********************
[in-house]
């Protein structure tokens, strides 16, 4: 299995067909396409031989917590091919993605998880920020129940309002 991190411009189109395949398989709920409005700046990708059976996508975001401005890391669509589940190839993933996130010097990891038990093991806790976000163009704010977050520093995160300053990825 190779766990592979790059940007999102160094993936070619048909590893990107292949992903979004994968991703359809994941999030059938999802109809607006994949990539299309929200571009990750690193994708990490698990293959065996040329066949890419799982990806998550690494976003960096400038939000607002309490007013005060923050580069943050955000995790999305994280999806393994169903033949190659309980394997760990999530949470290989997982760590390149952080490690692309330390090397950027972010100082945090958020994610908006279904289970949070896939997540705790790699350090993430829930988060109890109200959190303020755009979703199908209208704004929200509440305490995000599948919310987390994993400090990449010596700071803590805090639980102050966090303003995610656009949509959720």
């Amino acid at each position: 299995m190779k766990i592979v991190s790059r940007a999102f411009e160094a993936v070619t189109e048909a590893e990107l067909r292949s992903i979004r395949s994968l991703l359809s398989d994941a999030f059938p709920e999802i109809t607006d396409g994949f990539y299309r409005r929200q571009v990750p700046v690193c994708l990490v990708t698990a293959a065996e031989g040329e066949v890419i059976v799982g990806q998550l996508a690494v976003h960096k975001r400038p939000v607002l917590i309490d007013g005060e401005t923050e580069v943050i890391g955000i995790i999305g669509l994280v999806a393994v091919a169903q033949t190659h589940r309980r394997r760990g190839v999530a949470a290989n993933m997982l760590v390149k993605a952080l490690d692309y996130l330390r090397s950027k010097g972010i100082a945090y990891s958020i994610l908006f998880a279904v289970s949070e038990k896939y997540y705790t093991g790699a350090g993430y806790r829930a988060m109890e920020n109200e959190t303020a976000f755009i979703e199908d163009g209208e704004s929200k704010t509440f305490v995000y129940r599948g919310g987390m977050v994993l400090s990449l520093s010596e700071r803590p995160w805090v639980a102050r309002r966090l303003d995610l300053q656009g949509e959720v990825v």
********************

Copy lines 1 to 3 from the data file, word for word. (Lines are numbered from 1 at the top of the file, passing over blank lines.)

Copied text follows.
[in-house]
């Protein structure tokens, strides 16, 4: 299995067909396409031989917590091919993605998880920020129940309002 991190411009189109395949398989709920409005700046990708059976996508975001401005890391669509589940190839993933996130010097990891038990093991806790976000163009704010977050520093995160300053990825 190779766990592979790059940007999102160094993936070619048909590893990107292949992903979004994968991703359809994941999030059938999802109809607006994949990539299309929200571009990750690193994708990490698990293959065996040329066949890419799982990806998550690494976003960096400038939000607002309490007013005060923050580069943050955000995790999305994280999806393994169903033949190659309980394997760990999530949470290989997982760590390149952080490690692309330390090397950027972010100082945090958020994610908006279904289970949070896939997540705790790699350090993430829930988060109890109200959190303020755009979703199908209208704004929200509440305490995000599948919310987390994993400090990449010596700071803590805090639980102050966090303003995610656009949509959720």
């Amino acid at each position: 299995m190779k766990i592979v991190s790059r940007a999102f411009e160094a993936v070619t189109e048909a590893e990107l067909r292949s992903i979004r395949s994968l991703l359809s398989d994941a999030f059938p709920e999802i109809t607006d396409g994949f990539y299309r409005r929200q571009v990750p700046v690193c994708l990490v990708t698990a293959a065996e031989g040329e066949v890419i059976v799982g990806q998550l996508a690494v976003h960096k975001r400038p939000v607002l917590i309490d007013g005060e401005t923050e580069v943050i890391g955000i995790i999305g669509l994280v999806a393994v091919a169903q033949t190659h589940r309980r394997r760990g190839v999530a949470a290989n993933m997982l760590v390149k993605a952080l490690d692309y996130l330390r090397s950027k010097g972010i100082a945090y990891s958020i994610l908006f998880a279904v289970s949070e038990k896939y997540y705790t093991g790699a350090g993430y806790r829930a988060m109890e920020n109200e959190t303020a976000f755009i979703e199908d163009g209208e704004s929200k704010t509440f305490v995000y129940r599948g919310g987390m977050v994993l400090s990449l520093s010596e700071r803590p995160w805090v639980a102050r309002r966090l303003d995610l300053q656009g949509e959720v990825v």